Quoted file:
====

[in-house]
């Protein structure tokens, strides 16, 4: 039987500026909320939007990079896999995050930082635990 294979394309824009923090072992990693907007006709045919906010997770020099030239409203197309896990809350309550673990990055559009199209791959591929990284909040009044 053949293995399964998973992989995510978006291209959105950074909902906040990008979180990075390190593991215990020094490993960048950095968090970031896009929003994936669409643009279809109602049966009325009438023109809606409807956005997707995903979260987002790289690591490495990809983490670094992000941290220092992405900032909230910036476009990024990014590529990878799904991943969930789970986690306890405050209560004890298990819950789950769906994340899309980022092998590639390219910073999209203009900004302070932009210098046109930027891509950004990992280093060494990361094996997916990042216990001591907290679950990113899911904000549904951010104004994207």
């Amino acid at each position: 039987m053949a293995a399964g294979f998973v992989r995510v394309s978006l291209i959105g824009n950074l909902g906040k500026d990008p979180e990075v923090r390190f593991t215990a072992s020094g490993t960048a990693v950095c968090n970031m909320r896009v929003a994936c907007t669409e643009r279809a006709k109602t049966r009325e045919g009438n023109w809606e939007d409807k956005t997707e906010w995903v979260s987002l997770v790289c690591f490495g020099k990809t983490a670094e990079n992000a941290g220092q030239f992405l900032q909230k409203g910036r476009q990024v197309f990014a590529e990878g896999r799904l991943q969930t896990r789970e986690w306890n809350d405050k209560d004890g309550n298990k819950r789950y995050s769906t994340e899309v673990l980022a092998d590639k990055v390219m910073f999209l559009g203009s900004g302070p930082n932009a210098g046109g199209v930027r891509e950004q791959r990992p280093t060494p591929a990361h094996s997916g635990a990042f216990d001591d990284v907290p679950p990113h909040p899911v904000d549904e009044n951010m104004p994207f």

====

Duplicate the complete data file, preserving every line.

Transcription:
[in-house]
């Protein structure tokens, strides 16, 4: 039987500026909320939007990079896999995050930082635990 294979394309824009923090072992990693907007006709045919906010997770020099030239409203197309896990809350309550673990990055559009199209791959591929990284909040009044 053949293995399964998973992989995510978006291209959105950074909902906040990008979180990075390190593991215990020094490993960048950095968090970031896009929003994936669409643009279809109602049966009325009438023109809606409807956005997707995903979260987002790289690591490495990809983490670094992000941290220092992405900032909230910036476009990024990014590529990878799904991943969930789970986690306890405050209560004890298990819950789950769906994340899309980022092998590639390219910073999209203009900004302070932009210098046109930027891509950004990992280093060494990361094996997916990042216990001591907290679950990113899911904000549904951010104004994207």
């Amino acid at each position: 039987m053949a293995a399964g294979f998973v992989r995510v394309s978006l291209i959105g824009n950074l909902g906040k500026d990008p979180e990075v923090r390190f593991t215990a072992s020094g490993t960048a990693v950095c968090n970031m909320r896009v929003a994936c907007t669409e643009r279809a006709k109602t049966r009325e045919g009438n023109w809606e939007d409807k956005t997707e906010w995903v979260s987002l997770v790289c690591f490495g020099k990809t983490a670094e990079n992000a941290g220092q030239f992405l900032q909230k409203g910036r476009q990024v197309f990014a590529e990878g896999r799904l991943q969930t896990r789970e986690w306890n809350d405050k209560d004890g309550n298990k819950r789950y995050s769906t994340e899309v673990l980022a092998d590639k990055v390219m910073f999209l559009g203009s900004g302070p930082n932009a210098g046109g199209v930027r891509e950004q791959r990992p280093t060494p591929a990361h094996s997916g635990a990042f216990d001591d990284v907290p679950p990113h909040p899911v904000d549904e009044n951010m104004p994207f």